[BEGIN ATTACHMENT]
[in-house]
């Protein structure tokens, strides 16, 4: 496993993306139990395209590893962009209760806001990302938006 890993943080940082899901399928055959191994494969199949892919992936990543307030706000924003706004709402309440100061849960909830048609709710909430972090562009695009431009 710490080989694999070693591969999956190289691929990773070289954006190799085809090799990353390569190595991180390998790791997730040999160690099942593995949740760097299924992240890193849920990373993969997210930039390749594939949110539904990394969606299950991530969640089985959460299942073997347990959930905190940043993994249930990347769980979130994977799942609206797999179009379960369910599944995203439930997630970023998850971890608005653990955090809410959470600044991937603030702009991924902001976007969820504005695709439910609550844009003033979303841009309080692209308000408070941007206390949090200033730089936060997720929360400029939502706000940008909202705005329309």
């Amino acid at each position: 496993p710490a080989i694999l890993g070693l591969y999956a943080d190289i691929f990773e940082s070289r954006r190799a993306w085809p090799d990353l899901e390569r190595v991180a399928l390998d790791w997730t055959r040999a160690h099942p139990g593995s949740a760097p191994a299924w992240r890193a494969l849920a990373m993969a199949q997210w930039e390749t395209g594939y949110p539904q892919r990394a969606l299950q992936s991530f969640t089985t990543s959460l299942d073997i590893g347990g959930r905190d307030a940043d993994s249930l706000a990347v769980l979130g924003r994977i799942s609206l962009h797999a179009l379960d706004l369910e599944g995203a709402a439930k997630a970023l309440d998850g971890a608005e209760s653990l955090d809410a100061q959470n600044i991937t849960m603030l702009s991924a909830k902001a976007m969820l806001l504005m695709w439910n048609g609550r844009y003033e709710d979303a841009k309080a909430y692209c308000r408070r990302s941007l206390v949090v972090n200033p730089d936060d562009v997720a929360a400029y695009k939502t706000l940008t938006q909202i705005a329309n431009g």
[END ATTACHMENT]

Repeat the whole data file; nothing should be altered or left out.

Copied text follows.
[in-house]
């Protein structure tokens, strides 16, 4: 496993993306139990395209590893962009209760806001990302938006 890993943080940082899901399928055959191994494969199949892919992936990543307030706000924003706004709402309440100061849960909830048609709710909430972090562009695009431009 710490080989694999070693591969999956190289691929990773070289954006190799085809090799990353390569190595991180390998790791997730040999160690099942593995949740760097299924992240890193849920990373993969997210930039390749594939949110539904990394969606299950991530969640089985959460299942073997347990959930905190940043993994249930990347769980979130994977799942609206797999179009379960369910599944995203439930997630970023998850971890608005653990955090809410959470600044991937603030702009991924902001976007969820504005695709439910609550844009003033979303841009309080692209308000408070941007206390949090200033730089936060997720929360400029939502706000940008909202705005329309």
């Amino acid at each position: 496993p710490a080989i694999l890993g070693l591969y999956a943080d190289i691929f990773e940082s070289r954006r190799a993306w085809p090799d990353l899901e390569r190595v991180a399928l390998d790791w997730t055959r040999a160690h099942p139990g593995s949740a760097p191994a299924w992240r890193a494969l849920a990373m993969a199949q997210w930039e390749t395209g594939y949110p539904q892919r990394a969606l299950q992936s991530f969640t089985t990543s959460l299942d073997i590893g347990g959930r905190d307030a940043d993994s249930l706000a990347v769980l979130g924003r994977i799942s609206l962009h797999a179009l379960d706004l369910e599944g995203a709402a439930k997630a970023l309440d998850g971890a608005e209760s653990l955090d809410a100061q959470n600044i991937t849960m603030l702009s991924a909830k902001a976007m969820l806001l504005m695709w439910n048609g609550r844009y003033e709710d979303a841009k309080a909430y692209c308000r408070r990302s941007l206390v949090v972090n200033p730089d936060d562009v997720a929360a400029y695009k939502t706000l940008t938006q909202i705005a329309n431009g």